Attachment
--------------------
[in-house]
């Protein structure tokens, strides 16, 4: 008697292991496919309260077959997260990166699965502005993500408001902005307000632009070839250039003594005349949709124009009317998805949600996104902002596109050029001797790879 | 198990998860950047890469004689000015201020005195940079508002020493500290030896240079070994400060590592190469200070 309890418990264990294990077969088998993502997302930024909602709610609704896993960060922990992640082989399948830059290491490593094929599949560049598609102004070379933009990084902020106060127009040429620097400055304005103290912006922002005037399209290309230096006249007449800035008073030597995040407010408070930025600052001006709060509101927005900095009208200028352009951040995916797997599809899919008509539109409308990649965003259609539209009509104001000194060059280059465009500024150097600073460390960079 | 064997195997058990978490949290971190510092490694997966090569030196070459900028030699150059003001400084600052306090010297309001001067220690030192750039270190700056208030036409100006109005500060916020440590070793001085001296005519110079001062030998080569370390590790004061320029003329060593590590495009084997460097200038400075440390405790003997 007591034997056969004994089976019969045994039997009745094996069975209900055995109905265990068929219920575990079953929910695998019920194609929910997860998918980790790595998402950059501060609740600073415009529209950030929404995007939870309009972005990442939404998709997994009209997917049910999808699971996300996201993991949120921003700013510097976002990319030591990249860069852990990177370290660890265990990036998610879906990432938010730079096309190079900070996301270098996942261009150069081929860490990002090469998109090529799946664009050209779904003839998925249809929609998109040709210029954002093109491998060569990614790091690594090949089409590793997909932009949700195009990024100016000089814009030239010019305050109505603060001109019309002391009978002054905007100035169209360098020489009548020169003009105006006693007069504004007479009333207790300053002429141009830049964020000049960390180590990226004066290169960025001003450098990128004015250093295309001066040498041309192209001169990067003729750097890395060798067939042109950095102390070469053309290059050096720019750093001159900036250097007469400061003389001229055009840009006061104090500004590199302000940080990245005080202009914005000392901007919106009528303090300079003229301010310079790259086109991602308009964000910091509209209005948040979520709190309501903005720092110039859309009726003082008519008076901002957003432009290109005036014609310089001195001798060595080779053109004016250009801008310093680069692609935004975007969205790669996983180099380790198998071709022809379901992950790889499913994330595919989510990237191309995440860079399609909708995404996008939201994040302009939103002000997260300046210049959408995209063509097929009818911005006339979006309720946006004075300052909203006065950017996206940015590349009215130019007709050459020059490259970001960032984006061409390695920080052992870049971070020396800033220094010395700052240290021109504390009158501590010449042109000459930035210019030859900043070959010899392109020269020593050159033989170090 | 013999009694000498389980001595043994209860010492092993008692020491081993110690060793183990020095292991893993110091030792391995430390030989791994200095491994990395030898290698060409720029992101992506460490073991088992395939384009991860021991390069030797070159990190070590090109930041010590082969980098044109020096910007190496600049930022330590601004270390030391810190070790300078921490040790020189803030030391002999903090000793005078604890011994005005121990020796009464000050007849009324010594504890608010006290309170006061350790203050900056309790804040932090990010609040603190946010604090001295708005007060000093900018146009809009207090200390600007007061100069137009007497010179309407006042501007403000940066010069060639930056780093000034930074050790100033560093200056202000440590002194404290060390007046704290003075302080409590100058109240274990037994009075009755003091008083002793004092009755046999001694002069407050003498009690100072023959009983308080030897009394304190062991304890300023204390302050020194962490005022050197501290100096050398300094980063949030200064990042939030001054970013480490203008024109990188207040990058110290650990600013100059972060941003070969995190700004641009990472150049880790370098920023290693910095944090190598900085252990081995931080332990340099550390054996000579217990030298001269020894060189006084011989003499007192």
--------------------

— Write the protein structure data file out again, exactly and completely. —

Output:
[in-house]
């Protein structure tokens, strides 16, 4: 008697292991496919309260077959997260990166699965502005993500408001902005307000632009070839250039003594005349949709124009009317998805949600996104902002596109050029001797790879 | 198990998860950047890469004689000015201020005195940079508002020493500290030896240079070994400060590592190469200070 309890418990264990294990077969088998993502997302930024909602709610609704896993960060922990992640082989399948830059290491490593094929599949560049598609102004070379933009990084902020106060127009040429620097400055304005103290912006922002005037399209290309230096006249007449800035008073030597995040407010408070930025600052001006709060509101927005900095009208200028352009951040995916797997599809899919008509539109409308990649965003259609539209009509104001000194060059280059465009500024150097600073460390960079 | 064997195997058990978490949290971190510092490694997966090569030196070459900028030699150059003001400084600052306090010297309001001067220690030192750039270190700056208030036409100006109005500060916020440590070793001085001296005519110079001062030998080569370390590790004061320029003329060593590590495009084997460097200038400075440390405790003997 007591034997056969004994089976019969045994039997009745094996069975209900055995109905265990068929219920575990079953929910695998019920194609929910997860998918980790790595998402950059501060609740600073415009529209950030929404995007939870309009972005990442939404998709997994009209997917049910999808699971996300996201993991949120921003700013510097976002990319030591990249860069852990990177370290660890265990990036998610879906990432938010730079096309190079900070996301270098996942261009150069081929860490990002090469998109090529799946664009050209779904003839998925249809929609998109040709210029954002093109491998060569990614790091690594090949089409590793997909932009949700195009990024100016000089814009030239010019305050109505603060001109019309002391009978002054905007100035169209360098020489009548020169003009105006006693007069504004007479009333207790300053002429141009830049964020000049960390180590990226004066290169960025001003450098990128004015250093295309001066040498041309192209001169990067003729750097890395060798067939042109950095102390070469053309290059050096720019750093001159900036250097007469400061003389001229055009840009006061104090500004590199302000940080990245005080202009914005000392901007919106009528303090300079003229301010310079790259086109991602308009964000910091509209209005948040979520709190309501903005720092110039859309009726003082008519008076901002957003432009290109005036014609310089001195001798060595080779053109004016250009801008310093680069692609935004975007969205790669996983180099380790198998071709022809379901992950790889499913994330595919989510990237191309995440860079399609909708995404996008939201994040302009939103002000997260300046210049959408995209063509097929009818911005006339979006309720946006004075300052909203006065950017996206940015590349009215130019007709050459020059490259970001960032984006061409390695920080052992870049971070020396800033220094010395700052240290021109504390009158501590010449042109000459930035210019030859900043070959010899392109020269020593050159033989170090 | 013999009694000498389980001595043994209860010492092993008692020491081993110690060793183990020095292991893993110091030792391995430390030989791994200095491994990395030898290698060409720029992101992506460490073991088992395939384009991860021991390069030797070159990190070590090109930041010590082969980098044109020096910007190496600049930022330590601004270390030391810190070790300078921490040790020189803030030391002999903090000793005078604890011994005005121990020796009464000050007849009324010594504890608010006290309170006061350790203050900056309790804040932090990010609040603190946010604090001295708005007060000093900018146009809009207090200390600007007061100069137009007497010179309407006042501007403000940066010069060639930056780093000034930074050790100033560093200056202000440590002194404290060390007046704290003075302080409590100058109240274990037994009075009755003091008083002793004092009755046999001694002069407050003498009690100072023959009983308080030897009394304190062991304890300023204390302050020194962490005022050197501290100096050398300094980063949030200064990042939030001054970013480490203008024109990188207040990058110290650990600013100059972060941003070969995190700004641009990472150049880790370098920023290693910095944090190598900085252990081995931080332990340099550390054996000579217990030298001269020894060189006084011989003499007192």